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Many professions require licensed individuals in that profession to report to a licensing division or authority when the person is charged with a criminal offense, particularly DUIs, violent crimes (such as assault or domestic violence), drug crimes (such as controlled substance distribution), financial crimes (such as fraud), or property crimes (such as theft). Here are the reporting requirements for Emergency Medical Services personnel:
(2) Certified EMS personnel must notify the Department of any arrest, charge, or conviction within seven days of the arrest, charge or conviction. If the person works for a licensed or designated EMS agency, the agency is also responsible to inform the Bureau of the arrest, charge or conviction.
(b) Except in extraordinary circumstances, established by clear and convincing evidence that certification or recertification will not jeopardize public health and safety, the Department shall deny applicants for certification or recertification in the following categories:
(i) persons who are convicted of any crime not listed in (a) and who are currently incarcerated, on work release, on probation or on parole;
(ii) conviction of crimes in the following categories, unless at least three years have passed since the conviction or at least three years have passed since release from custodial confinement, whichever occurs later:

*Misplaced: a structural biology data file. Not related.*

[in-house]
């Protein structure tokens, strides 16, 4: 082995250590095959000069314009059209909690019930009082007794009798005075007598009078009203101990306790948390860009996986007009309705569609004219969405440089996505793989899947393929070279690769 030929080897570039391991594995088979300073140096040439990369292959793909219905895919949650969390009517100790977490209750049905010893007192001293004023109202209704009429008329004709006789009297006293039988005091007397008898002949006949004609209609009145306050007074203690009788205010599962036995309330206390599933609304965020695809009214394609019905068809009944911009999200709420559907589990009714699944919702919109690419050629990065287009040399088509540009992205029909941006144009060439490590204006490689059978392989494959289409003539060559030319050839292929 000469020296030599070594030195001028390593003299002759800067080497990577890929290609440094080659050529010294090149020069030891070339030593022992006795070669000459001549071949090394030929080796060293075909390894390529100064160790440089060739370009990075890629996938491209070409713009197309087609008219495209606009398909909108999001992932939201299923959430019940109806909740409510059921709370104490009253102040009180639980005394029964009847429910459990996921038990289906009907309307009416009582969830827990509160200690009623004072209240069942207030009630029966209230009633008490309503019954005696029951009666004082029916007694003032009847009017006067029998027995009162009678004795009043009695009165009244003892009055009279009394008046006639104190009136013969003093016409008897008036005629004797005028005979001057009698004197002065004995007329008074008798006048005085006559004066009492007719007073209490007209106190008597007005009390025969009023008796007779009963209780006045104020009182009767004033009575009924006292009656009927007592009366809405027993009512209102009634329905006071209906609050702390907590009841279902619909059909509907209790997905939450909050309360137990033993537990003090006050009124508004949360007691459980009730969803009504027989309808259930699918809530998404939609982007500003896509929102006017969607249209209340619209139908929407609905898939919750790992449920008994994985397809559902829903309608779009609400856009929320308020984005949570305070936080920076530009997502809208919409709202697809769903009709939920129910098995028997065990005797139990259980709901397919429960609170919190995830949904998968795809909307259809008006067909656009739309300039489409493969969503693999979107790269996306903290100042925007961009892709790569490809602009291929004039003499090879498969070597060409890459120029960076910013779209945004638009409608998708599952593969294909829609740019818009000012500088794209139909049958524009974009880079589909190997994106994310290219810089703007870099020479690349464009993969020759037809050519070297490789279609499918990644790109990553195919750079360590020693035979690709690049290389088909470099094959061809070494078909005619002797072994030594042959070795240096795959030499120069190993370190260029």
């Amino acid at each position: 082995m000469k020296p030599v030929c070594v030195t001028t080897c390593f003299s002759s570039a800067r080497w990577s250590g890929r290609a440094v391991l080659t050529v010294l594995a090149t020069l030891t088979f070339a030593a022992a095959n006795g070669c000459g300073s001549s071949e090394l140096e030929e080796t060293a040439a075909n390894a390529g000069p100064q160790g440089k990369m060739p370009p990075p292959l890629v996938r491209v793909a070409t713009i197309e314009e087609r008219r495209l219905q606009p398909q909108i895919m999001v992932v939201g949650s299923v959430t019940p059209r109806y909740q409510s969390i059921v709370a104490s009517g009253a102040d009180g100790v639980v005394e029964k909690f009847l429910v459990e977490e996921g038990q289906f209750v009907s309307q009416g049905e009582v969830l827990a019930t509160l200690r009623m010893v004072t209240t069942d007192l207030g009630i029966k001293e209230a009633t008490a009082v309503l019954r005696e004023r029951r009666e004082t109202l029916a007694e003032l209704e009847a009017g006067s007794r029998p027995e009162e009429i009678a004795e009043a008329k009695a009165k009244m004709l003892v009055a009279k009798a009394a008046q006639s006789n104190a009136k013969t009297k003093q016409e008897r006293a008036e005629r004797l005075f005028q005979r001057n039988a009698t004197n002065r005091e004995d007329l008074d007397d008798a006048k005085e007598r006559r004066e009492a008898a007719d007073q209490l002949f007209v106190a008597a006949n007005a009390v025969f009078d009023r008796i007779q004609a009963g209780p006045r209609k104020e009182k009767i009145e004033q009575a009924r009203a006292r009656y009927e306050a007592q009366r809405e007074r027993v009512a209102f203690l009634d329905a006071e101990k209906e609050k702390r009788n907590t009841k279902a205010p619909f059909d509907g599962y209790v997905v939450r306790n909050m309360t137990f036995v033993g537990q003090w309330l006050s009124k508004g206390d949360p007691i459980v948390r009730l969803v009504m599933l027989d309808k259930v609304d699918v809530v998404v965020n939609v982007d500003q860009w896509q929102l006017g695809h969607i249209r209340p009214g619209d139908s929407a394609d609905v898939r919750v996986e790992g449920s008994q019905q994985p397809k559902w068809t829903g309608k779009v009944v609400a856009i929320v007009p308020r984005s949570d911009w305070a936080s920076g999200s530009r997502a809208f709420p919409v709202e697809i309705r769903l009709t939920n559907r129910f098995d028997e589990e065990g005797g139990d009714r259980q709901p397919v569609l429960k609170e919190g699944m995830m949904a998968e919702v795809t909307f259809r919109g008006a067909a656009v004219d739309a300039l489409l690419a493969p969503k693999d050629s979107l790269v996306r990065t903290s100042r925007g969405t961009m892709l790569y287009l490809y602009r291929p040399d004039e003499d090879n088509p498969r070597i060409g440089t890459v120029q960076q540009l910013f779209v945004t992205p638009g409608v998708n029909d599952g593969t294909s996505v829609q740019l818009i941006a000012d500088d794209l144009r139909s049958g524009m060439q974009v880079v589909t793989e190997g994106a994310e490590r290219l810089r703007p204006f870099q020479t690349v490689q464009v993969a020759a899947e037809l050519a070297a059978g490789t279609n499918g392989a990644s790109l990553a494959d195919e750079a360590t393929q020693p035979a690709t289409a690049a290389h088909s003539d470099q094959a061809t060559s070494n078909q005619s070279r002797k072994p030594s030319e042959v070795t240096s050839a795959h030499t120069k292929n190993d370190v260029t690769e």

(A) crimes of violence against persons, such as assault;
(B) crimes defined as domestic violence under Section 77-36-1;
(C) crimes involving controlled substances or synthetics, or counterfeit drugs, including unlawful possession or distribution, or intent to distribute unlawfully, Schedule I through V drugs as defined by the Uniform Controlled Dangerous Substances Act; and
(D) crimes against property, such as grand larceny, burglary, embezzlement or insurance fraud.
(c) The Department may deny certification or recertification to individuals convicted of crimes, including DUIs, but not including minor traffic violations chargeable as infractions after consideration of the following factors:
(i) the seriousness of the crime;
(ii) whether the crime relates directly to the skills of pre-hospital care service and the delivery of patient care;
(iii) the amount of time that has elapsed since the crime was committed;
(iv) whether the crime involved violence to or abuse of another person;
(v) whether the crime involved a minor or a person of diminished capacity as a victim;
(vi) whether the applicant’s actions and conduct since the crime occurred are consistent with the holding of a position of public trust;
(vii) the total number of arrests and convictions; and
(viii) whether the applicant was truthful regarding the crime on his or her application.
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